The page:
Access to toilets is one of the biggest issues in the developing world. As millions of slum dwellers don’t have access to the fundamental human right of good sanitation, a team of MIT graduates have devised a sustainable solution to make hygiene affordable and accessible – and an alternative to pay-per-use pits.
Starting in Kenya, startup Sanergy built a franchise network of clean, containerised toilets run by local micro-entrepreneurs. The community is engaged with running the Fresh Life Toilets at every step, with waste separated to make organic fertiliser, instead of polluting waterways.
The success stories of Fresh Life Operators, from being able to afford educations to expanding franchises, are spurring on the ‘digital toilet’ model to be replicated within other urban slums. There are currently 1,691 active Fresh Life Toilets in informal settlements, with 50,000 daily uses from community members now with access to affordable hygienic sanitation and over 1,250 jobs created. This includes Fresh Life Operators and the attendants that they hire as they expand.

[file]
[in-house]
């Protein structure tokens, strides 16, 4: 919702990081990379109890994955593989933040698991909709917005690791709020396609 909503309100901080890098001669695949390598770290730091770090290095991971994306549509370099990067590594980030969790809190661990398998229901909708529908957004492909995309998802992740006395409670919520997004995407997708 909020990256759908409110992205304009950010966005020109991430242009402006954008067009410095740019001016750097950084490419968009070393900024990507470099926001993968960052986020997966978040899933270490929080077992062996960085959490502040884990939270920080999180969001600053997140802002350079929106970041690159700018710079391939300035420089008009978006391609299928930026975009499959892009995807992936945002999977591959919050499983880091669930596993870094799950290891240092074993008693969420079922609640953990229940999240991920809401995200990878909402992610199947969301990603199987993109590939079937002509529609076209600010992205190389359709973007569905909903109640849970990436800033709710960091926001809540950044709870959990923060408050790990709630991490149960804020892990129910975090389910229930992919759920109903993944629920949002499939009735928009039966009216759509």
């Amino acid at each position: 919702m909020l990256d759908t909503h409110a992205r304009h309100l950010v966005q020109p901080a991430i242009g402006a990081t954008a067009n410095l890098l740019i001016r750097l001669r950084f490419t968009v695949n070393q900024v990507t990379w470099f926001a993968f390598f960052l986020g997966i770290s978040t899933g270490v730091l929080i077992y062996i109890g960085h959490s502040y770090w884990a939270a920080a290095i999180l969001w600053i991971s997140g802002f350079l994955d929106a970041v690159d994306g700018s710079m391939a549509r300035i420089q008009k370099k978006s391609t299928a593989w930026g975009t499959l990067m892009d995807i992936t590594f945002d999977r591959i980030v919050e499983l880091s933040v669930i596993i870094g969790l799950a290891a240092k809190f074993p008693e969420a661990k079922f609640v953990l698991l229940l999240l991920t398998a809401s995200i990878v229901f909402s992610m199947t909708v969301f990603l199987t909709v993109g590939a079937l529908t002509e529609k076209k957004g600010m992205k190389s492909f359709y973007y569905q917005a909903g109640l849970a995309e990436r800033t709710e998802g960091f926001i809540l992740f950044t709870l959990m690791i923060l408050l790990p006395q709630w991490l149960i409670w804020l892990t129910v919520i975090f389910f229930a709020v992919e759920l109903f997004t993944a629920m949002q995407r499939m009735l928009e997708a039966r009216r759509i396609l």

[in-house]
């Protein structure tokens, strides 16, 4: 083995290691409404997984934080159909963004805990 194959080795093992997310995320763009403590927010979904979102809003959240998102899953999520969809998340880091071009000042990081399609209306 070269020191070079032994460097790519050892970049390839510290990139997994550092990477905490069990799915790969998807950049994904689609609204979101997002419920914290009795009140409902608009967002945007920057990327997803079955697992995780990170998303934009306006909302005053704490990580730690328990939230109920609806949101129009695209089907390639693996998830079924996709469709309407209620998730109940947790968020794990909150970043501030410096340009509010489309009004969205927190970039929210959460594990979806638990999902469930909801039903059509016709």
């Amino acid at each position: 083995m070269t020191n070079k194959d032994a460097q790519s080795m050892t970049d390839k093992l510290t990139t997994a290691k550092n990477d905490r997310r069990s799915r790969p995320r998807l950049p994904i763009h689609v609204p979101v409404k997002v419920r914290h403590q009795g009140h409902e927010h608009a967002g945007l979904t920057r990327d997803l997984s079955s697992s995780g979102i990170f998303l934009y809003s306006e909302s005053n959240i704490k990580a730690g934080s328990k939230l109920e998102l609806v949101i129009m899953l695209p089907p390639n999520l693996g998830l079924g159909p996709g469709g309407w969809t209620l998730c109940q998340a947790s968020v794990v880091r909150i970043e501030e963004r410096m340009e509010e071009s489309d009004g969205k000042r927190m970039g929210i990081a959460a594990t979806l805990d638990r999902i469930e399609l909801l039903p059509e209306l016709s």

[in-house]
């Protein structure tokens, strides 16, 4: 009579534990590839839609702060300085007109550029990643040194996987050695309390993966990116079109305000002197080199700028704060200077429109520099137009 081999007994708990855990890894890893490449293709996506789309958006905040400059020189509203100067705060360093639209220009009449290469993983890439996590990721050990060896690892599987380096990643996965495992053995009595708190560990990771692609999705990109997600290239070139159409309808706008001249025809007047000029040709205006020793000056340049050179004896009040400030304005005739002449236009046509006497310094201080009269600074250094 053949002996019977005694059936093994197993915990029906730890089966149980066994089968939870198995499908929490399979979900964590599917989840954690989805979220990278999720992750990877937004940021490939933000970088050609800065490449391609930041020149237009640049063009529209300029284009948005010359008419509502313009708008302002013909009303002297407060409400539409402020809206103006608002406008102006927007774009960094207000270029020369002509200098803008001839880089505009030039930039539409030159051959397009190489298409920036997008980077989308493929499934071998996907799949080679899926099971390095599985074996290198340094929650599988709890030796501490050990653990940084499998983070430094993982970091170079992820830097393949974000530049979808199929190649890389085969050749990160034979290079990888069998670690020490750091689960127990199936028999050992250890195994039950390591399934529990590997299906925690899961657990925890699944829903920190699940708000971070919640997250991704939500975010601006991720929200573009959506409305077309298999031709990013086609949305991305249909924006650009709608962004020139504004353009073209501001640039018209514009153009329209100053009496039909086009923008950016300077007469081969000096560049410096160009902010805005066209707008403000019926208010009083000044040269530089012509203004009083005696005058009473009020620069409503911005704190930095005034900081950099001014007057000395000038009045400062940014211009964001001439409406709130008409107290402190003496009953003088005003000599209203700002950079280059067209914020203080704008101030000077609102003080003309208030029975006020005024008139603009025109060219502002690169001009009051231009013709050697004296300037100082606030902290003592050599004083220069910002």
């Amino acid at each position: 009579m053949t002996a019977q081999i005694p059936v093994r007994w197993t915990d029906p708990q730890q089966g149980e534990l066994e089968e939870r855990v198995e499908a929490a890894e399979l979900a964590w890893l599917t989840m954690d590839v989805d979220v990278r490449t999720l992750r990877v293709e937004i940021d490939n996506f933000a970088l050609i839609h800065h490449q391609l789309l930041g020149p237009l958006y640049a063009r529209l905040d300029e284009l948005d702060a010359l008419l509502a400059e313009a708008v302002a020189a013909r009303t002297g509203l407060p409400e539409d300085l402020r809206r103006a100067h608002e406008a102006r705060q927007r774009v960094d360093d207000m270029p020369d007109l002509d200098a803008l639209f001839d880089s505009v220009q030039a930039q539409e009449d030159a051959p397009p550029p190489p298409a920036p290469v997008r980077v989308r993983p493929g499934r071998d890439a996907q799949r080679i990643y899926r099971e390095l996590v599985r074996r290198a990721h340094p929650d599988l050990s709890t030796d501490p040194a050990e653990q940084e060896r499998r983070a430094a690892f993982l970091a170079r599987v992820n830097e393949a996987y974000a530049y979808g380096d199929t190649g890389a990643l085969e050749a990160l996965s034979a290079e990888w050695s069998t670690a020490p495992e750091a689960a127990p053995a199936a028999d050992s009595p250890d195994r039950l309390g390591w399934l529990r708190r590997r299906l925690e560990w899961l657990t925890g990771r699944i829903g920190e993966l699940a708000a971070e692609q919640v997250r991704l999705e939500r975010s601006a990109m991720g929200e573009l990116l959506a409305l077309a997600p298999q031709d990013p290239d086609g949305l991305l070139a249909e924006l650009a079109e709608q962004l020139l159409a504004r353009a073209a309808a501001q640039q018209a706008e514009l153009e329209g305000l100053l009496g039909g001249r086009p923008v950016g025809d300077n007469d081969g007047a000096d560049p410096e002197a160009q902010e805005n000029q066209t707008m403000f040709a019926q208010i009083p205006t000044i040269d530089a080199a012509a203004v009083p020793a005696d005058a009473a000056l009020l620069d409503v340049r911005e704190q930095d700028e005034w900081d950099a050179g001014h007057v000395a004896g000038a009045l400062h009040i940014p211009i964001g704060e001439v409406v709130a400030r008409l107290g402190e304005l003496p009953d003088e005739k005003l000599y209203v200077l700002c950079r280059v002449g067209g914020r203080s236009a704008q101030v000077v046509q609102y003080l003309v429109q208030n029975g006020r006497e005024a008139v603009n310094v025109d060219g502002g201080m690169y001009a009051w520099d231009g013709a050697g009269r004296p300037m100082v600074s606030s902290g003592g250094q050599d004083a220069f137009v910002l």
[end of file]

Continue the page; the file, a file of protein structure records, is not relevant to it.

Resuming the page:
Within five years, the aim is to provide sanitation to more than half a million people – whilst teaching the very business behind doing your business.
David Auerbac, Co-founder, Sanergy